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Gopher Snake.

I remember the time I found the most beautiful, nearly tame snake on the trail. Thinking back very hard, I recall it was a Pacific gopher snake. — I had to work at remembering that. Because, I haven’t hiked nearly at all in the last 17 years. Sally Jo is gone, and I don’t drive a car, because I don’t see so well any more….

hikers

These two young folks — a young man and woman — stopped and said hello to us. They seemed friendly and mellow. Like us, they were out enjoying a beautiful day on the trail. Sally Jo said to the pair, “Gosh, we never see anyone on this hike. We’re staying at our friend Jackie’s cabin”. They said, “Oh, yeah, the Cooper cabin. The one we’re staying in is right across the creek from you. We’re with a bunch of our friends. We’ve come here from WSU, to enjoy the weekend. – Hope we don’t get too noisy for you. We’re gonna have a campfire tonight, and we’ll probably sing some songs and drink a little beer.” We told them not to worry. We’d be fine. With that, we four went our separate ways – Sally Jo and I went up the trail, while they went down, on their way back to their cabin.

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Foxglove, seen from the Boulder Creek Trail.

Sally Jo and I had a really good hike. Hiking can wear you out, but it can also refresh and revive you. Our trips to the Cooper cabin always left us feeling renewed, invigorated, and above all blessed. Blessed for the opportunity to have some time in the mountains and woods, nesting in the little A-frame next to Boulder Creek. And, we always made sure to enjoy at least one hike during our stay.

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Calypso Orchid.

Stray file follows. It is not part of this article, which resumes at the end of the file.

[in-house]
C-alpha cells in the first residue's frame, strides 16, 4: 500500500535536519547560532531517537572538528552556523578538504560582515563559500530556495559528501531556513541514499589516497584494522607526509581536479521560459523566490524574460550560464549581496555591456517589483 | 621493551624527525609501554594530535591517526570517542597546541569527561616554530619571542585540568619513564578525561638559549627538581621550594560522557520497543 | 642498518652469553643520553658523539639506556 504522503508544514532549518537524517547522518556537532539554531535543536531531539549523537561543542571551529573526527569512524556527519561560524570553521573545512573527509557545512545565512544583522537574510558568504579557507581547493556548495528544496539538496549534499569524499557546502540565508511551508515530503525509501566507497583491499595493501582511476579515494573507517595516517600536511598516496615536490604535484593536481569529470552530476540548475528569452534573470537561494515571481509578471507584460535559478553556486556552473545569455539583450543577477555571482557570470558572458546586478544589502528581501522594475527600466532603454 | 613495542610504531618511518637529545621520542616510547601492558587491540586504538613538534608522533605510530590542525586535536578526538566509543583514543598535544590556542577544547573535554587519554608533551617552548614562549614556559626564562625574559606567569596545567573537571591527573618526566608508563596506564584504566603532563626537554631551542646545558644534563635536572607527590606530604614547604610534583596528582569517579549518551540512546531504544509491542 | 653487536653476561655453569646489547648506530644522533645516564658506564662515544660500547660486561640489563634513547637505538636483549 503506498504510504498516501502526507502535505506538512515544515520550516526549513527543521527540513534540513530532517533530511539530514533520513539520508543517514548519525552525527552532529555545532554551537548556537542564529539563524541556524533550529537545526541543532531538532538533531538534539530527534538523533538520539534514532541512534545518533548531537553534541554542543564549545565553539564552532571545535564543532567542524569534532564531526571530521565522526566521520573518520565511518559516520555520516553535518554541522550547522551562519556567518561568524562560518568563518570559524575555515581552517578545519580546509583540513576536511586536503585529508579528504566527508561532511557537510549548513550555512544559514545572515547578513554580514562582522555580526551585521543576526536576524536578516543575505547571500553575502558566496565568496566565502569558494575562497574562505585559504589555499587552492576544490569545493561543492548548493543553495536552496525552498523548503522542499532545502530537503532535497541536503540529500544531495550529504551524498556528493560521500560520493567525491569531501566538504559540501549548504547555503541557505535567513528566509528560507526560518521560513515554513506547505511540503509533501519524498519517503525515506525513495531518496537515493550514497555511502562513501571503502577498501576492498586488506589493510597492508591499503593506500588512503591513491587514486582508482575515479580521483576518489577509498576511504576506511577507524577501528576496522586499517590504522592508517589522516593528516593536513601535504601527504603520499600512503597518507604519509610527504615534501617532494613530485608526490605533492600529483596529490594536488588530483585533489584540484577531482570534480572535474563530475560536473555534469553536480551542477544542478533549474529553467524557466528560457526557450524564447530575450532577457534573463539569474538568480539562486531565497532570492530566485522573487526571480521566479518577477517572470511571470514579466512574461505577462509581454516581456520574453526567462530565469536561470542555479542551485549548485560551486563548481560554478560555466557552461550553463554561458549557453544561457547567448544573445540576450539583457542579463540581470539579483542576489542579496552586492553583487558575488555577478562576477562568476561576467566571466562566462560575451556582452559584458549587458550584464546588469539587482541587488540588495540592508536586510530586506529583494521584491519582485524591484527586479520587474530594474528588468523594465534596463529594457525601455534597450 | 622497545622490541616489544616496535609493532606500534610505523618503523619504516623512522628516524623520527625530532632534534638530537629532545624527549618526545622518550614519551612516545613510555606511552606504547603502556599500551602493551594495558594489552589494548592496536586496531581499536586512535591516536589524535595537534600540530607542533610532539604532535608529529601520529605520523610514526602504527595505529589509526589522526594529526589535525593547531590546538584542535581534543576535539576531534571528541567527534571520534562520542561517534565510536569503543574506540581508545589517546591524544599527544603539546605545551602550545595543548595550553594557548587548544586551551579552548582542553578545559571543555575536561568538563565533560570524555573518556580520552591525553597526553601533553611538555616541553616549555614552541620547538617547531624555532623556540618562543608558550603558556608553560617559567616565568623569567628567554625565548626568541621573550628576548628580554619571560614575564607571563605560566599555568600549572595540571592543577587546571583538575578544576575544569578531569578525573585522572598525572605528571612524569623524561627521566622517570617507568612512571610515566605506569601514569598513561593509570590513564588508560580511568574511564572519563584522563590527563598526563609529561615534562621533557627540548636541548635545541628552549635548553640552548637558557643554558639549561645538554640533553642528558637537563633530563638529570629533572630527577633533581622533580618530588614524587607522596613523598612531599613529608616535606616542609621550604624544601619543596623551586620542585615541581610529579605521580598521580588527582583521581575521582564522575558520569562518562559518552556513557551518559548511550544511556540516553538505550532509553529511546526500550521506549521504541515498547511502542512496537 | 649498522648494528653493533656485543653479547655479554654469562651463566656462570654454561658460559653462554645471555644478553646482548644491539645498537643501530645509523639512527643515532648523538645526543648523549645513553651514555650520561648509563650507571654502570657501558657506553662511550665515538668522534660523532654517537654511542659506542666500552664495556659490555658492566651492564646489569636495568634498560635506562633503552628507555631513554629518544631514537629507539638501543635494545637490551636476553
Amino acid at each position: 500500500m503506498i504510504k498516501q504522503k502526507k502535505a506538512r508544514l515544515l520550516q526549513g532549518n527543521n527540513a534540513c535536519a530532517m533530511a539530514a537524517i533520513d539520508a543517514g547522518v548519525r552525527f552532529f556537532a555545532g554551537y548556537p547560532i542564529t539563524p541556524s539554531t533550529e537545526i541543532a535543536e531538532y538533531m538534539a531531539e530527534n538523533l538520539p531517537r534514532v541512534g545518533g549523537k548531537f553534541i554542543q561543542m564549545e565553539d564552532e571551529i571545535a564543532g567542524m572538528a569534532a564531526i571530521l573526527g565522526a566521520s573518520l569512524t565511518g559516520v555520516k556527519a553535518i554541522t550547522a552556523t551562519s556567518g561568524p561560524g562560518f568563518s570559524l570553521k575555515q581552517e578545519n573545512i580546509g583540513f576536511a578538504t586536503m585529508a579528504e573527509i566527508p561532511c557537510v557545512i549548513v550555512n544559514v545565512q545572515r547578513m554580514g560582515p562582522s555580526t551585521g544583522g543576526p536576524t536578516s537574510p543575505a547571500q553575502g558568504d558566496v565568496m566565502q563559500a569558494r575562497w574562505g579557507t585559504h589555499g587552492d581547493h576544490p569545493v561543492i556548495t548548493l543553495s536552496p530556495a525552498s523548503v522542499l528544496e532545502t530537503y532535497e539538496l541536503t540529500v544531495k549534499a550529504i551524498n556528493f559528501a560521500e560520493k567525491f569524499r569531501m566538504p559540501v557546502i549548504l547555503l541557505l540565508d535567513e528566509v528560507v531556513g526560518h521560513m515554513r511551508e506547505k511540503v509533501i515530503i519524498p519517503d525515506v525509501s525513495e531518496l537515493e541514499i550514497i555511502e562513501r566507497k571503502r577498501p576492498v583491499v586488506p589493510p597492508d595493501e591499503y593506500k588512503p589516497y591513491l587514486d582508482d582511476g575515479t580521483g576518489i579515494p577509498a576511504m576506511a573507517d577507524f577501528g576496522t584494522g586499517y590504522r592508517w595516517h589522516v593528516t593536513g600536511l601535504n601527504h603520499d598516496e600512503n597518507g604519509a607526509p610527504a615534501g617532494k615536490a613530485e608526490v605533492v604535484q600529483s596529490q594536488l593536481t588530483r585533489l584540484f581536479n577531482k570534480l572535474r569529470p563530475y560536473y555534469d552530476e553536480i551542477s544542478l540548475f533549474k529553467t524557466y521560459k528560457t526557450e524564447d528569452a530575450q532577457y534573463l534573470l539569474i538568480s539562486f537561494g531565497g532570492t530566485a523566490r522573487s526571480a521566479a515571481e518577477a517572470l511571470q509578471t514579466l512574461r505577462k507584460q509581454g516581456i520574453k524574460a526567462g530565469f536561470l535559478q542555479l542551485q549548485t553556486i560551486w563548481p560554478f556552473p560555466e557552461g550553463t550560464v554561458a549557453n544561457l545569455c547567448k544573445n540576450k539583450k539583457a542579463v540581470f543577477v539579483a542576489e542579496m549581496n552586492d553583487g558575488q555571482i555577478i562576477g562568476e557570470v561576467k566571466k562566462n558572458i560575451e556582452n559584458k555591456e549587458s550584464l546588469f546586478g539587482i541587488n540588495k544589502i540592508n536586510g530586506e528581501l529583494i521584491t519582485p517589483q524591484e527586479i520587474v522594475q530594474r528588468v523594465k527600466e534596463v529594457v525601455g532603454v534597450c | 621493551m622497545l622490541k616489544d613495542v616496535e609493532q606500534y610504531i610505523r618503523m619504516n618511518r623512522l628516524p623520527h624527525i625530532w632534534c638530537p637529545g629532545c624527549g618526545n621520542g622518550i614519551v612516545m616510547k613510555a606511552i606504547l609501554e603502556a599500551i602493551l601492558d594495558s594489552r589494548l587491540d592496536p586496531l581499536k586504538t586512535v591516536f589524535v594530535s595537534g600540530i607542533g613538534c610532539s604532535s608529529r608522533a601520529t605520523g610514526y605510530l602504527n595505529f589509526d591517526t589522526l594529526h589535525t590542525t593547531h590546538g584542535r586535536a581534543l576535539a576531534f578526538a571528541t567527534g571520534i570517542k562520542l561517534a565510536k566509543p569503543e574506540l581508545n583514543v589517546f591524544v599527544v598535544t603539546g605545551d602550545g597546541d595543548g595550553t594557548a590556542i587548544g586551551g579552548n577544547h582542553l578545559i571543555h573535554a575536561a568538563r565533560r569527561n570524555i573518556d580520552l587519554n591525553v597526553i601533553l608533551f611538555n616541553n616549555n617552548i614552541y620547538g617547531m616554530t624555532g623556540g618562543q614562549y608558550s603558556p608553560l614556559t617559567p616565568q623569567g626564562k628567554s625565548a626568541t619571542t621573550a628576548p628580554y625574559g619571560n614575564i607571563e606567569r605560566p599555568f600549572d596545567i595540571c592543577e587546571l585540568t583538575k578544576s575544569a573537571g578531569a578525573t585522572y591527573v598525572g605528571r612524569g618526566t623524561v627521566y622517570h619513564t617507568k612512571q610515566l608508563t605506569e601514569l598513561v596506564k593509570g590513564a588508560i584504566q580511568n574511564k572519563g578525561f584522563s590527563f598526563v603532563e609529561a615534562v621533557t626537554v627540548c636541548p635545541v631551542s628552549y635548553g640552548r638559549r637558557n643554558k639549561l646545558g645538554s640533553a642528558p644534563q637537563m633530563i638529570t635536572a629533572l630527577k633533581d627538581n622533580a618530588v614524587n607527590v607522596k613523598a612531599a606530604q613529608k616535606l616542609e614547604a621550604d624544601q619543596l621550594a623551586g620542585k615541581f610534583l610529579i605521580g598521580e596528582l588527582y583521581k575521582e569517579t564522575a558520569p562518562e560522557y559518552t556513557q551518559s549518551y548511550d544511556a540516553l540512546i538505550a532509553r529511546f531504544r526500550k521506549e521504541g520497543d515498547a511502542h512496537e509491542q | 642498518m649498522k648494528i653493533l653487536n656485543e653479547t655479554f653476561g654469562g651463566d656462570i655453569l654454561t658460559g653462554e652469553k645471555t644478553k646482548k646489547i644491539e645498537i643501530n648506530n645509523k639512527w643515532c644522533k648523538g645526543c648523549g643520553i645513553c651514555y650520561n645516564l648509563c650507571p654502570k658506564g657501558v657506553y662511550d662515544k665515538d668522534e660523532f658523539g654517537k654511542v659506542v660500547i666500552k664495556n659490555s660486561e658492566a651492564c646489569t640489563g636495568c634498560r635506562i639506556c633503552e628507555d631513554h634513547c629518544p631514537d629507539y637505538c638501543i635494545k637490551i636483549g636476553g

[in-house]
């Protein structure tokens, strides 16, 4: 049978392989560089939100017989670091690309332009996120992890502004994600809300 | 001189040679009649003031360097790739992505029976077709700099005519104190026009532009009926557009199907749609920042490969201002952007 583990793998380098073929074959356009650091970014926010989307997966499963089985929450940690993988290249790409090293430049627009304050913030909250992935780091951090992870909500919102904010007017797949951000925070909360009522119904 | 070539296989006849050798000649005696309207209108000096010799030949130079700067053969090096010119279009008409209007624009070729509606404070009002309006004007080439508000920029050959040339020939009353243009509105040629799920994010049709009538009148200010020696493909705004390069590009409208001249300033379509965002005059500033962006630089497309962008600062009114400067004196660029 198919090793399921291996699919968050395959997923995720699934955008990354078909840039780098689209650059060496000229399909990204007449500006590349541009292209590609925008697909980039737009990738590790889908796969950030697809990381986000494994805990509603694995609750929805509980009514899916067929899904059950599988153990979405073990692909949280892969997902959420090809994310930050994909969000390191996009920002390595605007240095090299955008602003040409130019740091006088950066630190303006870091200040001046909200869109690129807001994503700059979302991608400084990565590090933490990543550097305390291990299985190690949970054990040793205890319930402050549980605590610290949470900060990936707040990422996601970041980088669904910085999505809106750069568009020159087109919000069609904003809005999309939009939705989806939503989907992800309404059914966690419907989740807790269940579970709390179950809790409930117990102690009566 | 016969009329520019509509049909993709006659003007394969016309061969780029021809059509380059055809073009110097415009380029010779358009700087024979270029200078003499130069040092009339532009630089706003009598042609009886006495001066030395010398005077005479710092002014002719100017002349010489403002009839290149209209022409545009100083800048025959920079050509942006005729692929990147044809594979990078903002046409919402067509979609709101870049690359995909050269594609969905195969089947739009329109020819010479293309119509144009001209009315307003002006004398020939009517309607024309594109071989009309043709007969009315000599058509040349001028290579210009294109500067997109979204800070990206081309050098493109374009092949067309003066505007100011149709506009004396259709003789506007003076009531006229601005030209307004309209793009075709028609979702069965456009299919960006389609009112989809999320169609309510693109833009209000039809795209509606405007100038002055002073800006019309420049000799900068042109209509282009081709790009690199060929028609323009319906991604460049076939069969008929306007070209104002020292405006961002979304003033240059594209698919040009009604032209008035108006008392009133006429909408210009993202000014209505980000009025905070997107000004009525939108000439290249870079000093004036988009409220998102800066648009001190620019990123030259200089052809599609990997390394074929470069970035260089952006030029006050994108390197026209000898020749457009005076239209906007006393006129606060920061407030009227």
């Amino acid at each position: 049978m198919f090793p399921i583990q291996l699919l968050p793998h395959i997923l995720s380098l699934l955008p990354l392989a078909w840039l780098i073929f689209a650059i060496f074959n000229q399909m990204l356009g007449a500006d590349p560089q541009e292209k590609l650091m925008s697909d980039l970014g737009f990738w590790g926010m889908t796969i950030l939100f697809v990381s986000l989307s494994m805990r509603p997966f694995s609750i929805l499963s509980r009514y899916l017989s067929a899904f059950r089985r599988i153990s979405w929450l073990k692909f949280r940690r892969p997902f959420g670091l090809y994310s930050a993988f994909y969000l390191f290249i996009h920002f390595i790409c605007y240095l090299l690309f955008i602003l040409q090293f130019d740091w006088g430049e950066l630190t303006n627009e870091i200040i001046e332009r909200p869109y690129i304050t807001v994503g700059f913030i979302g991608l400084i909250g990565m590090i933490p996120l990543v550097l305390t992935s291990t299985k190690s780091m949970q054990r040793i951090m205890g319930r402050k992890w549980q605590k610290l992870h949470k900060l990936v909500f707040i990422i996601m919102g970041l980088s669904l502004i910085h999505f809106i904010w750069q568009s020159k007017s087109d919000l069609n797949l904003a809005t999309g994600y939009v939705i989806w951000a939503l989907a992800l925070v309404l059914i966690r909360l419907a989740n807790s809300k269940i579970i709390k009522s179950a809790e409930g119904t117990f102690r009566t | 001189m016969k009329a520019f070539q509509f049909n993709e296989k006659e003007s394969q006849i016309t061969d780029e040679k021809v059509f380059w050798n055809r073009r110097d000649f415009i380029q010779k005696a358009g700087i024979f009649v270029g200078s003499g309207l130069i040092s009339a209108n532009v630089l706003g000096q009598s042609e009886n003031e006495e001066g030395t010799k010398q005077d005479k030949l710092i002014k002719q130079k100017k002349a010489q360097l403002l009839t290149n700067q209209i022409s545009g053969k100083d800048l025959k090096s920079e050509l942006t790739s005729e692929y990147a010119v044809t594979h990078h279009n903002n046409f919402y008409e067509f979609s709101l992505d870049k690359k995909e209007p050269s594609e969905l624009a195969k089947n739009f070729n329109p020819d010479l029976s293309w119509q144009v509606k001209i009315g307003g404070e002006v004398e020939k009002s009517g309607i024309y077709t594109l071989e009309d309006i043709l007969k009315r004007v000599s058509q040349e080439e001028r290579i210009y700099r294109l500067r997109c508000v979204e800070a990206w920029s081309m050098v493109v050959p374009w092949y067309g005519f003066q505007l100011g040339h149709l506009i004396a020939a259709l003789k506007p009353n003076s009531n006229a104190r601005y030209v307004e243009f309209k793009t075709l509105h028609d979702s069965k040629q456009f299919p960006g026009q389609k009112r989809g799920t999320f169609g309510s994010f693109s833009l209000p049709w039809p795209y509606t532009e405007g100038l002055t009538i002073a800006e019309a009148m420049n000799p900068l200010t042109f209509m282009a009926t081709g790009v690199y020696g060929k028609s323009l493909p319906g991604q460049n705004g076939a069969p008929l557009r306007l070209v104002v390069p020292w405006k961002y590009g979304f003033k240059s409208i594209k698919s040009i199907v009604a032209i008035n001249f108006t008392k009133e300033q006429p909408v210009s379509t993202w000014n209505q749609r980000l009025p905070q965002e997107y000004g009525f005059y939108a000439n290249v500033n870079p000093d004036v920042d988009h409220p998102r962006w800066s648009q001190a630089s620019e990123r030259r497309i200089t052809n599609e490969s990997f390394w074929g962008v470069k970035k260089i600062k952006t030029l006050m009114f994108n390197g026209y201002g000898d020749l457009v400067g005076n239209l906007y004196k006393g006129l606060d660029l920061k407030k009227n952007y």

We looked forward to seeing some birds, perhaps blue jays. Or squirrels, or of course, another snake. Also, I had previously found some tiny Calypso orchids on that hike – the only ones I had ever found; so I hoped to see more. — Six years earlier, I had seen their photo in an Audubon wildflower book. I had heard that they were fairly rare. And I guess they were. Because SJ and I hiked all over the state, and the Salmon La Sac area was the location where I found the beautiful, fragrant Calypso. If you put your nose up next to the tiny orchid, it smells like a fruit salad! I love them.

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After our refreshing, picturesque hike, we returned to the trailhead, and on to Jackie’s cabin, where we extricated ourselves from our dusty hiking boots, and relaxed by playing our guitars on the front porch, and doing a little folk-singing. After a few minutes, the two young people we had met on the trail jumped across the creek and approached us. They introduced themselves as Smitty and Jill. Jill said, “Gosh, we could hear you singing and playing. Would you please come over for the campfire tonight and lead everyone in some songs?” Well, that was, as is said, music to our ears. Sally Jo and I had our own folk duo, Spirit Ridge, for 10 years. There was nothing we’d rather do than sing for and with people. So we said we’d be glad to. Smitty said, “Well, as soon as it starts to get dark, we’ll get the fire going. Why don’t you come over then, and we’ll sing a bunch of songs. We’ll have some kegs of good beer.” We had to let them know that we didn’t drink; but Sally Jo said, “I’d take a puff off a pipe, if one happened to come my way”. Smitty grinned, and said, “You know what, I’m sure that’s going to happen.”

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Yakima, Washington.

Sally Jo then changed the subject, mentioning that, although she hadn’t attended WSU, she had taught school in Yakima. And I was from Yakima – raised and schooled there. Jill said, “Great! Half the kids coming tonight are from Yakima. We’ll see you at dusk!”